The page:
Before the bullets flew, before the sirens blared, before a small hamlet in Connecticut was forever scarred, there was a little girl with bright blue eyes and yellow hair and pretty pink everything who was preparing to earn her wings.
Emilie Parker was cast as an angel in the Newtown, Conn., Christmas pageant.
As she got ready for school Dec. 14, 2012, the young girl from Utah chatted excitedly about that evening's rehearsal.
But Emilie never performed in the play. She never made it home from school.
Emilie was one of 20 children and six adults gunned down that day at Sandy Hook Elementary in one of the deadliest mass shootings in U.S. history.
A year after Emilie's death, the story her parents prefer to tell is not of pain and loss, but of love and growth.
Emilie missed the pageant. But Robbie and Alissa Parker hold tight to the belief that their daughter did, indeed, take flight that day, that her spirit lives on.
The beloved 6-year-old continues to move others through gardens and playgrounds erected in her honor, through the art she loved to create, a box of donated toys she assembled before she died and a pink bicycle her parents mustered the courage to give away just a few months ago.
For this family, coping with Emilie's death has meant keeping her alive in their daily lives.
"[This anniversary] gives us a specific time to reflect and be thankful for her life," Alissa wrote in an email to The Salt Lake Tribune. "We feel like this time is very private and sacred and allows us to feel very close to her."
But angels have wings so they can fly.
And Emilie no longer belongs to the Parkers alone.
Remembering Emilie • In the 12 months since Emilie's death, her family members have seen her legacy spread throughout their town, across the country and around the world.
First, there were the pink ribbons that lined trees and signs and utility poles all around Ogden, where the Parker family returned to lay Emilie to rest next to her grandfather. A crowd of about 800 Utahns attended Emilie's funeral.
Then came the letters, the prayers, the unexpected gifts.
"Some [gestures] may seem small and insignificant to the person doing the good deed, but all of the different acts of kindness have the power and ability to lift you up," Alissa said. "You see the good in people and that their hearts are in a pure place."
The mother said the acts of kindness her family has experienced have been too many to list.
A family sent a truck to the Parkers' Newtown home to refill the oil tank in the cold winter that stretched on after the shooting.
Another family made a journal of good deeds done in Emilie's name and sent it to the Parkers.
In the spring, memorial gardens grew.
First, New Mexico's Maggie Cordova Elementary, where Emilie first attended school, dedicated a garden in her memory.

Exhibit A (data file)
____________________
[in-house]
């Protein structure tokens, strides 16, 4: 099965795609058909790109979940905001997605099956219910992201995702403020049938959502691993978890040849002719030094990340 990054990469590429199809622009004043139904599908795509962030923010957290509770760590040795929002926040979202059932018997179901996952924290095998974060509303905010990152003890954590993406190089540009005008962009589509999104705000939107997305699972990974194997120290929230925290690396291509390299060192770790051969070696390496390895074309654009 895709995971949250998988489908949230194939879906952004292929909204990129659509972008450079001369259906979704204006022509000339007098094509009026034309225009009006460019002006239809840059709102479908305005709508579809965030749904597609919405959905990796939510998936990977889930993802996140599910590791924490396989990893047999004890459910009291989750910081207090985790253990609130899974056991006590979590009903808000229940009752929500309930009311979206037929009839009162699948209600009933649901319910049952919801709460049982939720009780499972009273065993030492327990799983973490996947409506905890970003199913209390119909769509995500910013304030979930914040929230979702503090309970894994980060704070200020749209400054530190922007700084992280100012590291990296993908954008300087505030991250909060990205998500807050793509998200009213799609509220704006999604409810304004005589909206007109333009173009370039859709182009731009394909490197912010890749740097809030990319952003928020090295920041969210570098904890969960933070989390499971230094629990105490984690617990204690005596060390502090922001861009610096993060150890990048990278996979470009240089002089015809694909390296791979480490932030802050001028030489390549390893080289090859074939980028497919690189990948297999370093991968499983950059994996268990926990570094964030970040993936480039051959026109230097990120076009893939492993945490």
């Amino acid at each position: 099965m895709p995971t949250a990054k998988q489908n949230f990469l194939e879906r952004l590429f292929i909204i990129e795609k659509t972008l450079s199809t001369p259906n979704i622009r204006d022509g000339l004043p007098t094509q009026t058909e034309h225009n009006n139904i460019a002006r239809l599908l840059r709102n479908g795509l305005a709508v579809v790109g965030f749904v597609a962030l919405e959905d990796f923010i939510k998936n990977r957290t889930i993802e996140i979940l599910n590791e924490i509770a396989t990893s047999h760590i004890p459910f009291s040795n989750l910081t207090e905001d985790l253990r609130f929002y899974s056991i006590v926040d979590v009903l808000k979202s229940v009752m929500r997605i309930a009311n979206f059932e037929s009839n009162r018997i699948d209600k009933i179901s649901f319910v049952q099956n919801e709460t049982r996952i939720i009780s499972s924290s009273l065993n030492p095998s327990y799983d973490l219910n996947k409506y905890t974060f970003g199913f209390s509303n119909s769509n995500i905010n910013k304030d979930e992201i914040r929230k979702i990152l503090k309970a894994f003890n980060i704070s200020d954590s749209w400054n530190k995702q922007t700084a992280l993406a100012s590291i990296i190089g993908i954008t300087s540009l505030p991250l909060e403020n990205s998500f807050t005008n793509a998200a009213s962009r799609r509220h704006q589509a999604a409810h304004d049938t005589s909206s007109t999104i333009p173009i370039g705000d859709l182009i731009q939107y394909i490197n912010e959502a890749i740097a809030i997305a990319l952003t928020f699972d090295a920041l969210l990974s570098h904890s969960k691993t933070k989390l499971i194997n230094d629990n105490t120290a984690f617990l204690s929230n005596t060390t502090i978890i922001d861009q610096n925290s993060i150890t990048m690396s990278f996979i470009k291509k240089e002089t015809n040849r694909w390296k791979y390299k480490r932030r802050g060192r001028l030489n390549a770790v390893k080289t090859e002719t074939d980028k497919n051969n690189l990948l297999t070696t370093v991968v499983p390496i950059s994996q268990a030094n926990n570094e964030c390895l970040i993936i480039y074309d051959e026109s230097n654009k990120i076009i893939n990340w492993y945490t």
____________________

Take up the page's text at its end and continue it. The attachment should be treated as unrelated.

Days later, on May 24, a small garden along the Ogden River Parkway was erected with a bench and a plaque commemorating the child.
"What we love about all of these projects is that they all pay it forward," Alissa said. "What is most meaningful to us is that we remember Emilie for the life that she lived and that these projects embody that life. Emilie loved seeing people happy. She loved to play and be silly, and these kinds of projects all share that common goal, and as parents there is no better way to see your daughter honored."
Last month, a playground in New London, Conn., was named "Emilie's Shady Spot" in honor of the first-grader who preferred to play in the shade. Pink roofs adorn jungle gyms and pink monkey bars line the park. Everywhere there are flowers and pieces of Emilie's artwork.
Every so often, the Parkers receive a photograph of the play area from someone in New London who wants to make sure the Parkers don't miss the sights of children enjoying their daughter's special place more than 90 minutes away from their home.
It's one of 26 playgrounds that will be built across the Constitution State in honor of the Sandy Hook victims.
'Evil didn't win' • Some days, the Parkers said, it takes all they have to accomplish the mundane: wake up, eat, take their two daughters Samantha, 4, and Madeline, 5, to the bus stop.
But rather than burying their feelings, the couple said, they try to embrace them. They try to show their younger girls that it's OK to be sad. It's OK to feel.
"[We] cry, talk, laugh, look at pictures," wrote Robbie Parker. "There are so many ways we process our emotions and every day is different depending on what it is about [Emilie] that we miss."
Before Emilie was killed, her parents were transforming a narrow "crawl space" in their home into a play area for their three children.
After the massacre, Alissa said, the crawl space sat untouched.
It was hard to look at, difficult to go near.
"It was meant for them all to share," Alissa said. "I felt like that joy had been stolen from me."
It wasn't until summer that the Parkers decided to finish what they had started.
They decorated its walls with tall leaves of grass, pink flowers and butterflies.
A tiny table and two chairs are surrounded by photographs of Emilie's face smiling down on her sisters' new play area.
A year after the Sandy Hook tragedy, the Parker family is healing.
"Evil only wins if we allow it to," Alissa said. "The world around us wants to remember the violence and horrific details of that day, but instead, we choose to turn off those distractions and allow ourselves to draw as close to her as we can and feel [Emily's] spirit, joy and light she brought into our family."
In response to the outpouring of kindness and support the Parkers have received during the year after the Sandy Hook tragedy, Emilie's mother, Alissa Parker, teamed up with producer Melissa Puente from Deseret Book to make a video about her family's journey. The video, called "Evil Did Not Win" can be seen on Alissa's blog, The Parker Five, at http://www.theparkerfive.wordpress.com.